Hall, more than 100 attend King vigil
Hall chose to attend the Candlelight Vigil in the Sunburst lounge.
"I am not here tonight because other presidents were not, I'm here because it's important to me," said Hall. "I hope that future presidents will attend."
Professor Michael L. Nicholls, a speaker at the vigil, said Hall's speech and presence were significant.
"It was a statement about his presidency at Utah State University," Nicholls said.
This was the first year that Utah celebrated this holiday as Martin Luther King Jr. Day. In previous years the state has celebrated Human Rights Day.
Members of the audience of more than1 00 were given a commemorative sticker of Martin Luther King Jr. to wear and a candle to light.
"We are going to welcome the world to Utah very soon (at the 2002 Olympics) we might as well welcome all of them," said Kitty Stewart of the Martin Luther King Jr. Rights Commission.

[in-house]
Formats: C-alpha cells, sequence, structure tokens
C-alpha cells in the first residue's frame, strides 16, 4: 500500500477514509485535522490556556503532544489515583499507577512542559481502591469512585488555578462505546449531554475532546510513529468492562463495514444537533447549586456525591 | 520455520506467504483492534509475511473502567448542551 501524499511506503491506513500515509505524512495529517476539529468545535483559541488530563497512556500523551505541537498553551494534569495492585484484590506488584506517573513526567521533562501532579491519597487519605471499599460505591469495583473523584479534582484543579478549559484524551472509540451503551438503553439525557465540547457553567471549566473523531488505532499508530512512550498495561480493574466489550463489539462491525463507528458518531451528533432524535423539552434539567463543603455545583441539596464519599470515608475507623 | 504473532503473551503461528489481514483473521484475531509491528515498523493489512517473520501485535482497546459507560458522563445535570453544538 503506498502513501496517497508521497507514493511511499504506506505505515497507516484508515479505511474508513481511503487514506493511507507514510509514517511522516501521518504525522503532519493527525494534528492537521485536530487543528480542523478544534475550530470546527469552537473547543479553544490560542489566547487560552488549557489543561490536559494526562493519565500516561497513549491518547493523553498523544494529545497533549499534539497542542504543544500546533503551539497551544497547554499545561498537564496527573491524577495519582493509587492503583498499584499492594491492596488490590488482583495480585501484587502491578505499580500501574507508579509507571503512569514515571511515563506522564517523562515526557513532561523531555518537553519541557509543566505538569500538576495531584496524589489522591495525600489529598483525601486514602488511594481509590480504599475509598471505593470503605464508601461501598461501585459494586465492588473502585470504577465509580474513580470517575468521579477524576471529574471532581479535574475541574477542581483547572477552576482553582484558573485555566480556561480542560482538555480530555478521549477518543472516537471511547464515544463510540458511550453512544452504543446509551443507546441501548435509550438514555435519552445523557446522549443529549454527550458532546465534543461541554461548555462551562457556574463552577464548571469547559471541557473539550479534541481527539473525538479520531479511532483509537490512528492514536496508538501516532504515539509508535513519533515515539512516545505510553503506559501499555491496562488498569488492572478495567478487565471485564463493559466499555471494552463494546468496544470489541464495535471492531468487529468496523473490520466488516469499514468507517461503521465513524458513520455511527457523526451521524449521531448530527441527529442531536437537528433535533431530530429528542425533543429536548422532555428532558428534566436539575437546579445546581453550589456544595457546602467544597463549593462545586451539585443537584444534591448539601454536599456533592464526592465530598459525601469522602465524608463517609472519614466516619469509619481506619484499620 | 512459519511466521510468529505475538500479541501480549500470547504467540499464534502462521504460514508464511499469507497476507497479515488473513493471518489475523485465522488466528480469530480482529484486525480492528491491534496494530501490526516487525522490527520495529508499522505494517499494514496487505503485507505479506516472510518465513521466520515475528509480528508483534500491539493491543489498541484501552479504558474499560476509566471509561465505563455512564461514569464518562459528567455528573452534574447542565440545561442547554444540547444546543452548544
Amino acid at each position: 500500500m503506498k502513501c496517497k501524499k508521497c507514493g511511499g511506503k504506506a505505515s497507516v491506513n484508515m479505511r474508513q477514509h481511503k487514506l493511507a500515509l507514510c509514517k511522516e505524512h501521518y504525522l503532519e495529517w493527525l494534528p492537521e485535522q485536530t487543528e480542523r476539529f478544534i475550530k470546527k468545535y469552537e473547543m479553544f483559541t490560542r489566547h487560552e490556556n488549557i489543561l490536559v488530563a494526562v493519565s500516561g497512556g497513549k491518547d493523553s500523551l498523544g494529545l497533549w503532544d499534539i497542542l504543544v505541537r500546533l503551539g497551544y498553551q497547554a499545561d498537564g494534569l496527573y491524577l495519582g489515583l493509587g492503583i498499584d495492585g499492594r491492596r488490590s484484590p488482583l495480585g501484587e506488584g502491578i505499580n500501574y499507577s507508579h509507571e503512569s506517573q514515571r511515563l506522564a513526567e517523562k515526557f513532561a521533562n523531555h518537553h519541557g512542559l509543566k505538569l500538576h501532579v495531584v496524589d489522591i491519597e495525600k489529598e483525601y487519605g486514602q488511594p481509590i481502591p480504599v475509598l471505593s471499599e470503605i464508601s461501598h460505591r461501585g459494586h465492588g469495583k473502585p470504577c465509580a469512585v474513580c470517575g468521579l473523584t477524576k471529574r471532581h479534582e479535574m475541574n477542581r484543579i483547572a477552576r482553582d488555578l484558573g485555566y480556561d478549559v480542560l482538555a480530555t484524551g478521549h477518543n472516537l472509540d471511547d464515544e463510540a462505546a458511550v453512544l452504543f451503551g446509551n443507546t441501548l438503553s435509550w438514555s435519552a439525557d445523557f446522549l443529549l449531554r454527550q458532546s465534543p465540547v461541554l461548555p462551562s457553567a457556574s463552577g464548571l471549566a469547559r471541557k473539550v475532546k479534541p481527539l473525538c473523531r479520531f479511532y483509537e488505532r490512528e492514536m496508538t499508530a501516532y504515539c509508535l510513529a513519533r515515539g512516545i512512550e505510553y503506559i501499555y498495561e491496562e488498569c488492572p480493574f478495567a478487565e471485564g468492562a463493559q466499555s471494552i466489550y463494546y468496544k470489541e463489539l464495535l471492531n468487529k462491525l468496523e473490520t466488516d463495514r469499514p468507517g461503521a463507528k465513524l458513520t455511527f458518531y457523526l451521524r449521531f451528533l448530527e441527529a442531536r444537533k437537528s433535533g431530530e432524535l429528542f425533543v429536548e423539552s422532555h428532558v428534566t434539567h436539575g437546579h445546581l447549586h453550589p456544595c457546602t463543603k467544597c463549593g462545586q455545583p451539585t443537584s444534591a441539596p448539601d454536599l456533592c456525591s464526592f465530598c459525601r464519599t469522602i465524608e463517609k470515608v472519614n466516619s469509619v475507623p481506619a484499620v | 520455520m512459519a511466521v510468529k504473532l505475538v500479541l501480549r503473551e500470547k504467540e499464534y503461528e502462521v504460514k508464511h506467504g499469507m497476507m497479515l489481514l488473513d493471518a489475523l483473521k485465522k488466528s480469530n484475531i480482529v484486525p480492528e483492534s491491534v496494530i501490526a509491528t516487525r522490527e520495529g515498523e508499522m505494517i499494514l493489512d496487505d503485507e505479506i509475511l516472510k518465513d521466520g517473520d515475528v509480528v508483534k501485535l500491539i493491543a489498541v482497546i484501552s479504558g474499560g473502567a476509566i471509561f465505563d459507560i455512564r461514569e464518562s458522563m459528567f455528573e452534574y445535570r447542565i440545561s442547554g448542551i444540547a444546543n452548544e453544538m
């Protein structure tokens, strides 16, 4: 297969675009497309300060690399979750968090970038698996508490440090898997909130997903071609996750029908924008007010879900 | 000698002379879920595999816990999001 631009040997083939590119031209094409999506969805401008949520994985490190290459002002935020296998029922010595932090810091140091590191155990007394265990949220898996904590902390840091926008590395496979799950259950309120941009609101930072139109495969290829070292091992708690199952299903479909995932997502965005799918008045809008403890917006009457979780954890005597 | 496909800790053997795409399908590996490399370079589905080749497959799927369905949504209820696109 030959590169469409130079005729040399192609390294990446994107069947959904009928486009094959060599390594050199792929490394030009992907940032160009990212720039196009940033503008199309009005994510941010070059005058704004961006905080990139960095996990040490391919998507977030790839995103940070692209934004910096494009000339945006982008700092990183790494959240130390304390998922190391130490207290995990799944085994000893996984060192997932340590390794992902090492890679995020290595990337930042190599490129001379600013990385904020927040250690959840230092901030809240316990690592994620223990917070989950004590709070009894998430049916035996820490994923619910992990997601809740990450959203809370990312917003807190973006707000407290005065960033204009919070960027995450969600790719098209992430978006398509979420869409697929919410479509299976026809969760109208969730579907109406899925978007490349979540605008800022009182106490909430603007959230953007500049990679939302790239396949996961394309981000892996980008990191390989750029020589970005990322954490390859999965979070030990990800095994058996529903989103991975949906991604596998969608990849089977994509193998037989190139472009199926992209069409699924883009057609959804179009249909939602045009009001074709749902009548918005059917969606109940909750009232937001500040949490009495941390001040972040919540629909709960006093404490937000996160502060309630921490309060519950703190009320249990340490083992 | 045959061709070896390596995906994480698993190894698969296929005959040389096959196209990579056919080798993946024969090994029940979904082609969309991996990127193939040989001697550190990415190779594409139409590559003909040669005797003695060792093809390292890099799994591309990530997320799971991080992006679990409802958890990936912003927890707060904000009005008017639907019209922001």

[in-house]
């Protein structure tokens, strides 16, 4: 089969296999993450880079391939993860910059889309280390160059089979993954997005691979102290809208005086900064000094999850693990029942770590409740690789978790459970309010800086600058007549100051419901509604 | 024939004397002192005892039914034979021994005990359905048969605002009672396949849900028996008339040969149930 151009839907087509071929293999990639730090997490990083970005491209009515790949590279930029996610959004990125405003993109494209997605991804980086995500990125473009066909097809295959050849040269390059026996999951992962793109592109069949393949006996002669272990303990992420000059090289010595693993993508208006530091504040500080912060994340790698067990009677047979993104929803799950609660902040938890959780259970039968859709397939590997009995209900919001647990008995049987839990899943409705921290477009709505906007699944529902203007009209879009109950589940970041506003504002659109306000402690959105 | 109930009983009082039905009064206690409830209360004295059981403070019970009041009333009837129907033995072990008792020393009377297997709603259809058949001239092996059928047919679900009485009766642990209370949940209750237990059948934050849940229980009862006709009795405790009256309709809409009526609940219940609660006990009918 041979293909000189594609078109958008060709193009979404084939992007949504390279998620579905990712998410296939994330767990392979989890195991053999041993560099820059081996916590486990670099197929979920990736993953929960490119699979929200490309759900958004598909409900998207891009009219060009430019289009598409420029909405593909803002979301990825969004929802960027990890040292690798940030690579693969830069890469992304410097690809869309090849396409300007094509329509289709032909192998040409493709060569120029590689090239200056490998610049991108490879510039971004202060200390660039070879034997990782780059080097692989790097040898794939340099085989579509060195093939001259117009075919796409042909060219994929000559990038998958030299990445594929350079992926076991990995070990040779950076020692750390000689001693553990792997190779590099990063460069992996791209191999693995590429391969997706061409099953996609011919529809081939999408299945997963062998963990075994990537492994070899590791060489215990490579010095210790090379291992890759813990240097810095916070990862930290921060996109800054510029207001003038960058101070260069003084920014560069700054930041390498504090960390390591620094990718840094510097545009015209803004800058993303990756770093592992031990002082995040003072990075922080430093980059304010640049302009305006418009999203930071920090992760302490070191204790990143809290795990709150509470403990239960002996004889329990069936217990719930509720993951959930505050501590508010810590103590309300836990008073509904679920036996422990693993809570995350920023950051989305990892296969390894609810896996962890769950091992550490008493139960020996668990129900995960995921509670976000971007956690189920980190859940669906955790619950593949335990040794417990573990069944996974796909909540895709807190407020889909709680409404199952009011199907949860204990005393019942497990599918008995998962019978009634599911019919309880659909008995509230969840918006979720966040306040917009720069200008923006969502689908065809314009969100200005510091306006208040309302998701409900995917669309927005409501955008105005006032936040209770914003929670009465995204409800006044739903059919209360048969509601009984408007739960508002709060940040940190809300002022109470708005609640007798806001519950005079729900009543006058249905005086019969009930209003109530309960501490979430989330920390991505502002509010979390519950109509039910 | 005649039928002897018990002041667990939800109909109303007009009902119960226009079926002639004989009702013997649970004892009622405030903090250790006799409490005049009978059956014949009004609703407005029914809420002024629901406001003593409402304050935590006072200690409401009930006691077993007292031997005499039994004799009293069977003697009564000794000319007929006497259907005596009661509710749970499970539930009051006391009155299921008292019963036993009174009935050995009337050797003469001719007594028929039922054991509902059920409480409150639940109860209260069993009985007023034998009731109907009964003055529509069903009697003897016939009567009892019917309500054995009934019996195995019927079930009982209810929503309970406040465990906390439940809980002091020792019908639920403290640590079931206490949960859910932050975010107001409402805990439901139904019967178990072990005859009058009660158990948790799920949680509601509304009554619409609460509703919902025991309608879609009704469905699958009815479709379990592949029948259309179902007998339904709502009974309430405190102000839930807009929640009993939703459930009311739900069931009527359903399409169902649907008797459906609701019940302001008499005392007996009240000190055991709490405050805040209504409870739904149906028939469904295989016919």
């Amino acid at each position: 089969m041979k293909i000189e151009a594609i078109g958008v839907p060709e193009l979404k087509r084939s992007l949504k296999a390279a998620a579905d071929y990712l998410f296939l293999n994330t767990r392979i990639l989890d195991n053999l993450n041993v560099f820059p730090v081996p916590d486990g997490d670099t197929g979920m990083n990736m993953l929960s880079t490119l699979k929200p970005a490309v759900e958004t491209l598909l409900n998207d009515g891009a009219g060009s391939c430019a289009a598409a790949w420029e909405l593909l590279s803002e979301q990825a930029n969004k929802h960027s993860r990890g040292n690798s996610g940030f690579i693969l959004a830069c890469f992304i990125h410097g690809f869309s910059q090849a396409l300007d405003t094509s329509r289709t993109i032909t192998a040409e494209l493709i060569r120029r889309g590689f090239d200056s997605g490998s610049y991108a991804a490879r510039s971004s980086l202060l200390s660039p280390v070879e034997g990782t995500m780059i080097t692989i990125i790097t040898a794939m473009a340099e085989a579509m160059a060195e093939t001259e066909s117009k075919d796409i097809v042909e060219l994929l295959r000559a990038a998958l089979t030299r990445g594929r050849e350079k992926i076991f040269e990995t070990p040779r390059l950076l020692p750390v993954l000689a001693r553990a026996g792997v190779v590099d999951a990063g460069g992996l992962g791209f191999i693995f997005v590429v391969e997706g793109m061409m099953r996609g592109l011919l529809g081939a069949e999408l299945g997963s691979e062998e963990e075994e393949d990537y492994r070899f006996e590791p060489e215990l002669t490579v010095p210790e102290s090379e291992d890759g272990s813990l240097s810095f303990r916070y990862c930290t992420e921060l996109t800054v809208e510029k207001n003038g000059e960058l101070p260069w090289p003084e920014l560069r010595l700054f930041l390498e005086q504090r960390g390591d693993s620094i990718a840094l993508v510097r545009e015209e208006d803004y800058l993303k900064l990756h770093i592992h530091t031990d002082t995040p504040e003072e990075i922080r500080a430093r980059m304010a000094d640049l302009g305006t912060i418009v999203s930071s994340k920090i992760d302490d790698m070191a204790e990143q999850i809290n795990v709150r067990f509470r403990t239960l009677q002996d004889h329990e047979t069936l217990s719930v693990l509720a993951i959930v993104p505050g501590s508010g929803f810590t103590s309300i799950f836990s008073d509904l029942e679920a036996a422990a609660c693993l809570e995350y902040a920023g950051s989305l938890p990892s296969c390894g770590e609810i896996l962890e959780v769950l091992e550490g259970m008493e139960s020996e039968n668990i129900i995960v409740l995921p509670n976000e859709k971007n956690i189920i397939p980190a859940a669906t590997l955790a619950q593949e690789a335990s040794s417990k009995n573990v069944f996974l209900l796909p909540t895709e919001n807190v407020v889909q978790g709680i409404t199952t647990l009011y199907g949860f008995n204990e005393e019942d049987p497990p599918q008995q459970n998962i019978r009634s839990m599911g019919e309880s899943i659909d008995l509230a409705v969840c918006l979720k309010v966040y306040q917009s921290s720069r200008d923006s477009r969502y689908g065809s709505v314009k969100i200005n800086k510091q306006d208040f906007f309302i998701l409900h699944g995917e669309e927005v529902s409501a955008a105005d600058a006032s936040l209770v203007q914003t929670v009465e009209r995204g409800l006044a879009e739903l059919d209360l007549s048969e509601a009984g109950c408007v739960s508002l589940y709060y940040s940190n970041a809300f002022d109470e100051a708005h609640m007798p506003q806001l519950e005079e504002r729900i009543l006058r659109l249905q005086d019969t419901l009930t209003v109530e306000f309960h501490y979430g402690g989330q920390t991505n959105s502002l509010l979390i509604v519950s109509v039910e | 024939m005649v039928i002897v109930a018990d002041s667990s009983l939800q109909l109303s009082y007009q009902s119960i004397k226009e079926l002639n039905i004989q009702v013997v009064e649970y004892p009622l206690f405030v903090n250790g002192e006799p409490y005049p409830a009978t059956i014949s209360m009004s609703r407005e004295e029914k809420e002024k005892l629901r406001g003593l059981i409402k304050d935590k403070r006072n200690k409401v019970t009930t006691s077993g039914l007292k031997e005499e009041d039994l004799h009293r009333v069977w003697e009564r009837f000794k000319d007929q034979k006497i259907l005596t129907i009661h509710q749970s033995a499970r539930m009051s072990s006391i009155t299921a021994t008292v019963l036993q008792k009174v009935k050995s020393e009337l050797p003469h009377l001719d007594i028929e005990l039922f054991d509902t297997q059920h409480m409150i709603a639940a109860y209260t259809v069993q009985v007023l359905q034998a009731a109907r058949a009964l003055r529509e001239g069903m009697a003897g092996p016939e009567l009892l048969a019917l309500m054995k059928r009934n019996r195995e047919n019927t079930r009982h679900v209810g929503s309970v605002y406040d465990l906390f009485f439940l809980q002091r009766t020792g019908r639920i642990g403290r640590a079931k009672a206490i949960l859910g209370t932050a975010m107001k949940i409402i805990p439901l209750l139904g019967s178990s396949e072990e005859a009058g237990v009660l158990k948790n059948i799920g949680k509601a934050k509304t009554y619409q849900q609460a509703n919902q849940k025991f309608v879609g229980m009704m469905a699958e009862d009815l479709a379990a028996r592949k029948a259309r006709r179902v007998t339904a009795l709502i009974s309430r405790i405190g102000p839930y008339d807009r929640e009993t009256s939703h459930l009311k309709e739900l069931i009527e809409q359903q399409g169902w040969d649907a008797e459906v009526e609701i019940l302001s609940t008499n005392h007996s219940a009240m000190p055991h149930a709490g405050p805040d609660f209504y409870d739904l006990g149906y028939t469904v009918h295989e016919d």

Stewart spoke about the Six Principles of Nonviolence established by King.1. Nonviolence is a way of life for courageous people.
2. Nonviolence seeks to win friendship and understanding.
3. Nonviolence seeks to defeat injustice, not people.
4. Nonviolence holds that suffering can educate and transform.
5. Nonviolence chooses love, not hate.
6. Nonviolence believes that the universe is on the side of justice.
Other speakers honored others who helped in the civil rights movement -- Dr. W.E.B. Dubois, one of the founders of the NAACP; Frederick Douglass, diplomat, Francis Coppin, educator; Ella Baker, organizer, and many others who quietly helped the civil rights movement were recognized.
In closing the audience lighted candles while listening to an excerpt of King's "I Have aDream" speech, given in 1963 in Washington, D.C.